For me, the timing of In Flames was interesting as well. A band that arose in 1994 as a side project of Jesper Stromblad during a time when commercial/mainstream metal was taking a huge hit. For alot of those metal kids in those Scandinavian countries, the grossness of what metal had turned into commercially during that late 80s/early 90s commercial peak was enough for them to turn inwards and do something creative and fresh. Hence the second wave of Norwegian black metal, or in Stromblad’s individual case, he felt himself drawn to create a merge of the Swedish death metal bubbling up around him with the bright melodicism of his childhood heroes Iron Maiden, with a touch of Scandinavian folk influence subconsciously creeping into his writing.

      It was a time when metal was being advanced creatively as a result of its fringe edges or outer circles being driven underground by either the disgust of overtly commercialized takes on metal or the forward looking realization setting in that trying to become a rich rockstar playing metal at a time when grunge was taking over wasn’t a possibility anymore. Its just a shame that a band that was able to accomplish such a breathtaking body of work during the aftermath of that moment in time began to turn into a more commercialized entity —- particularly in that they simplified their musical approach and lost what made them special. To me anyway, but I’m sure others would agree.

      1. No worries about the delay… always happy to check in for a chat with you!
        Its funny how bands mean so many things to so many people – in your case, In Flames bringing that degree of authenticity back to a scene that had largely forgotten what metal was (and the glory of twin guitar harmonies, if I may go further!).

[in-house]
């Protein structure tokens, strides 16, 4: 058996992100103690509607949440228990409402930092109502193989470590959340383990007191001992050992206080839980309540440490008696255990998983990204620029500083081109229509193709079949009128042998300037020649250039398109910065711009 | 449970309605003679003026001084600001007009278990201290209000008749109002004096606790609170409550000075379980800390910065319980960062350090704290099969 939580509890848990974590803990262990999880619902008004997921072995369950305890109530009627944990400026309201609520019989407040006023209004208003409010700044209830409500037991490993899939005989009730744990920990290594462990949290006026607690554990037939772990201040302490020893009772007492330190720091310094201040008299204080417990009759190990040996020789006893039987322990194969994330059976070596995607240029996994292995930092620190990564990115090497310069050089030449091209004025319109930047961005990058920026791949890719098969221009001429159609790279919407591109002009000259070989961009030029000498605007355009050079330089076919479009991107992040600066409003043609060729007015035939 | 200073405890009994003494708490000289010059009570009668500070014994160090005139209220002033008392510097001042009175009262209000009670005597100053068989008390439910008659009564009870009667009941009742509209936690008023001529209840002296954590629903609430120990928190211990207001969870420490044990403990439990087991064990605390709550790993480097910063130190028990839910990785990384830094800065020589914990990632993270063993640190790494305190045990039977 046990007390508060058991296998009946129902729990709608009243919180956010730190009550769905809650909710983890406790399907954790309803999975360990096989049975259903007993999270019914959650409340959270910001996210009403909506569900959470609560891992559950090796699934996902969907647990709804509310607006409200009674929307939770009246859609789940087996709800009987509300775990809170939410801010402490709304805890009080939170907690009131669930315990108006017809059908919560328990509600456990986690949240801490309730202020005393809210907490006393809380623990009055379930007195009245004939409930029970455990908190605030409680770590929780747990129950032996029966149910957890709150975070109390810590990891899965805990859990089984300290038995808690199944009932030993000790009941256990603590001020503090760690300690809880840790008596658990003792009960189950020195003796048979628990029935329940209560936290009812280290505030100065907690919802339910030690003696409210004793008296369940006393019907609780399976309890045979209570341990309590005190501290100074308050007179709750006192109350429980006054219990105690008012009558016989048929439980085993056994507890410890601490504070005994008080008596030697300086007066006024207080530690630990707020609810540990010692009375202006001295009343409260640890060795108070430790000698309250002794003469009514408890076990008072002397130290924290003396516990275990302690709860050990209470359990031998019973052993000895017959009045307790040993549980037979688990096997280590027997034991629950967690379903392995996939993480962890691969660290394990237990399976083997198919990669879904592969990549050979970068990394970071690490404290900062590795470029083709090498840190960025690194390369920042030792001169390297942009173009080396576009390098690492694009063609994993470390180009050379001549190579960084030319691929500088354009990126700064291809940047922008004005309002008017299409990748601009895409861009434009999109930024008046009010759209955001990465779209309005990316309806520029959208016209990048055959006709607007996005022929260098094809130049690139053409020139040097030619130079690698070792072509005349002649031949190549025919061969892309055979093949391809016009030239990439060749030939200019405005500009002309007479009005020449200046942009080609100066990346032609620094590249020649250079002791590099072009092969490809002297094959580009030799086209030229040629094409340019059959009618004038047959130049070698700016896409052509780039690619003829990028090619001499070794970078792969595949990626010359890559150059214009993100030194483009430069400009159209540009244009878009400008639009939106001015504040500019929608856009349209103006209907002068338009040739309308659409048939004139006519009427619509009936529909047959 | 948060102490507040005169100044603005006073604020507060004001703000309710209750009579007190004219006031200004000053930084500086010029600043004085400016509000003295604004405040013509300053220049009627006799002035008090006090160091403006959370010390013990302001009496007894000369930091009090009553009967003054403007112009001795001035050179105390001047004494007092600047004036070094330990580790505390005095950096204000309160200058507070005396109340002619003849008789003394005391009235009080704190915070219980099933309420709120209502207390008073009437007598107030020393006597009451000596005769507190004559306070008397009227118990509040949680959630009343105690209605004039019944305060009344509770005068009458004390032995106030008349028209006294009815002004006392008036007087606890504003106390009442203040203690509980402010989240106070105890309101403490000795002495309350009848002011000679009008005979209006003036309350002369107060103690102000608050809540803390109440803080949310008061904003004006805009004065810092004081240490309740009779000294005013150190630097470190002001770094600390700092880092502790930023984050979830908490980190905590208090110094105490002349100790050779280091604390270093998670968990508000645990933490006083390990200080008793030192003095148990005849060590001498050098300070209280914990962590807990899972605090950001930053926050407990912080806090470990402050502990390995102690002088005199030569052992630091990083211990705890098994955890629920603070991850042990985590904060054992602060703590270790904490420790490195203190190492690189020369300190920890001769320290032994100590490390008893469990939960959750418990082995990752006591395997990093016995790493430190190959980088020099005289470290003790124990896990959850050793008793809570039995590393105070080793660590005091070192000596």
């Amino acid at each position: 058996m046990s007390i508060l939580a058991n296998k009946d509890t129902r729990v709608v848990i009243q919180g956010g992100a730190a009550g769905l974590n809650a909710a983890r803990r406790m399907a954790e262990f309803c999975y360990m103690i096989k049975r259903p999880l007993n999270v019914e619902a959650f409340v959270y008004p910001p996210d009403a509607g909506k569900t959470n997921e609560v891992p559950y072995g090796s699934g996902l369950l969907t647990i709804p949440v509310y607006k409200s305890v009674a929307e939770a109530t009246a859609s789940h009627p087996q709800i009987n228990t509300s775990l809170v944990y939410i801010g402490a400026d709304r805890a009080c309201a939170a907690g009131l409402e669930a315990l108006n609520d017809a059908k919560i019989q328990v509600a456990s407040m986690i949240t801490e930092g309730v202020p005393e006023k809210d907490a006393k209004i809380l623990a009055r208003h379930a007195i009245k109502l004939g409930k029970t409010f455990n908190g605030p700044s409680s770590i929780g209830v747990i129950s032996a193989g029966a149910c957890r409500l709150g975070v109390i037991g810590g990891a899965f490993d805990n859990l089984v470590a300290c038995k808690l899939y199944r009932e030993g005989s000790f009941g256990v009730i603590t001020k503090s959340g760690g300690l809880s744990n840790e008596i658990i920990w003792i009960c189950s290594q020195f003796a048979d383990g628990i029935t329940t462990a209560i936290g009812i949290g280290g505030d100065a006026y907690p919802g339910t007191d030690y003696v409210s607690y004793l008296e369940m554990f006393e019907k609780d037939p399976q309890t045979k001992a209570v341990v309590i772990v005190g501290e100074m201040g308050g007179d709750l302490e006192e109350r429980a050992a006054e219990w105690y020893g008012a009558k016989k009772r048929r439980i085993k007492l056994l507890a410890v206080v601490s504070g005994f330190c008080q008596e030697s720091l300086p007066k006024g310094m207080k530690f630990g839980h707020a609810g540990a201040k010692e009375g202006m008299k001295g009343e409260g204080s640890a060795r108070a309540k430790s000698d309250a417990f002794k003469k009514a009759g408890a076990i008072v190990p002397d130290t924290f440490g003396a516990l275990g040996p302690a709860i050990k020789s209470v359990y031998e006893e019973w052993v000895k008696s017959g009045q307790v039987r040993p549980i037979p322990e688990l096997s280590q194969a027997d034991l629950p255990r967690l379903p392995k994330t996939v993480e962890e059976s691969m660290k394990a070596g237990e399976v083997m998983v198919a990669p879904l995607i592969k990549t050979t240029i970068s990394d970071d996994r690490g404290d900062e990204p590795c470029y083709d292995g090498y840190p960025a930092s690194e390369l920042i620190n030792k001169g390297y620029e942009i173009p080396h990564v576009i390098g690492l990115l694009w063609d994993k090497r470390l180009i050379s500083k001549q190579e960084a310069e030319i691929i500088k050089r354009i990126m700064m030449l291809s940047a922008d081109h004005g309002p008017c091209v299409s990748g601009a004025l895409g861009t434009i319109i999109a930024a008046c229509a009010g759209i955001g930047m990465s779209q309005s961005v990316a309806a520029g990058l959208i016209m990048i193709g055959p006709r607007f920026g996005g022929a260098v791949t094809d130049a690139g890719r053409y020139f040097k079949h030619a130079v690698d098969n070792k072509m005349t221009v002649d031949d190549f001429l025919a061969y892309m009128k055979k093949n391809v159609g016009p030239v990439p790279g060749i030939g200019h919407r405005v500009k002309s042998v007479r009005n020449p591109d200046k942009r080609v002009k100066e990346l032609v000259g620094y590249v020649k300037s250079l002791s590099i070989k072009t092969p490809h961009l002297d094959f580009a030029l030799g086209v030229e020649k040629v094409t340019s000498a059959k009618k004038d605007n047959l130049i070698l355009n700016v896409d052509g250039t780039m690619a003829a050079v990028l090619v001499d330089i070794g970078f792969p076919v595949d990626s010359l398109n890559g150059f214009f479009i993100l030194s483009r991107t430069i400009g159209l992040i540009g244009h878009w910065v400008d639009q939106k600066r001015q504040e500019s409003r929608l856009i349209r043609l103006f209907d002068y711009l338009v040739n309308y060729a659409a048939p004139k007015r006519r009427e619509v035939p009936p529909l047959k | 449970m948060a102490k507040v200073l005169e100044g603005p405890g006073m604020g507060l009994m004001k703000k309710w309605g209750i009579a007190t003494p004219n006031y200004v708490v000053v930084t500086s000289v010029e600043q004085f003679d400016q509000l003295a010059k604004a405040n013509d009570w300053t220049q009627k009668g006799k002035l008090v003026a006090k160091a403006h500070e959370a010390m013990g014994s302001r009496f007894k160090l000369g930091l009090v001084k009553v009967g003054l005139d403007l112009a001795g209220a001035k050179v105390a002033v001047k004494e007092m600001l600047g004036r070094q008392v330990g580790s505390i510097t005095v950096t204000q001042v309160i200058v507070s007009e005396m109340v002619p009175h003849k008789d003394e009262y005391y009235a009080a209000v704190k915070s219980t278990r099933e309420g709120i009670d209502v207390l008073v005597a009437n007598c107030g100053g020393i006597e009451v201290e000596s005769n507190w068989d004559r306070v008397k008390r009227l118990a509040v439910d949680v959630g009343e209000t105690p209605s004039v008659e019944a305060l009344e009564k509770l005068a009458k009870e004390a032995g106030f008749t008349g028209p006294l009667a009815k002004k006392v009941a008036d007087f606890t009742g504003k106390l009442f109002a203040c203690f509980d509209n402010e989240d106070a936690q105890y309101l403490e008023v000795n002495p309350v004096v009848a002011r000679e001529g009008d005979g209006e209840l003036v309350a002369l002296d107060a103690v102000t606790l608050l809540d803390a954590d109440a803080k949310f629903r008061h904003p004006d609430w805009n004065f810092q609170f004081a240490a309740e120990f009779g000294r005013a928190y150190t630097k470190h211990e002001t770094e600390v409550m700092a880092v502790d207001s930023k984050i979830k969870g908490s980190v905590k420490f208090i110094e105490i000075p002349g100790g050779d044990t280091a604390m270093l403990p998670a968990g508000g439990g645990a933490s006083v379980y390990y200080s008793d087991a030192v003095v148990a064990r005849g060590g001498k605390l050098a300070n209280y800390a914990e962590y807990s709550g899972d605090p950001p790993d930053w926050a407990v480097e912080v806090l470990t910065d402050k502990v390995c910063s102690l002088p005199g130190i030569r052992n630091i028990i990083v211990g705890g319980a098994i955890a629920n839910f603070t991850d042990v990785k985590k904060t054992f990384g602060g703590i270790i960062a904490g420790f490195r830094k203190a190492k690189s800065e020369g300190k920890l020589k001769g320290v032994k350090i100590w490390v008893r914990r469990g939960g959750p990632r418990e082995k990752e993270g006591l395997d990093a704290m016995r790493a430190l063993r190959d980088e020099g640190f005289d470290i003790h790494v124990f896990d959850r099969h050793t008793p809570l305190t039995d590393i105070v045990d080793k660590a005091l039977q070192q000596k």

That said, when you note their breathtaking body of work, I can’t say I really agree with you there… I dont deny their chops, and they’ve written some great licks over the years (Swim, episode666 anyone?), but Ive always maintained that In Flames attained fame not from their material, but simply from who they were. Lunar strain and jester race were important albums for their timing, but Im sure you’ll agree needed some polish. Whoracle and colony provided that polish, with Clayman showing you could most definitely mix in some hooks without sacrificing heaviness – and its these three albums that have let them get away with the disasters they’ve had in recent years. RtR rolled around which had some great moments, but was horribly inconsistent (and marked the end of the death metal vocals). STYE was was their mistaken downtuned korn moment, a brief pickmeup in Come Clarity, then another horrible downer on ASOP as they tried to go all punk/core (dare I say to capture the US market), ultimately resulting in Stromblad’s departure. When I look back at this level of inconsistency even before their last two albums, its genuinely mindblowing how they managed to retain their stalwart status amongst the general metal community.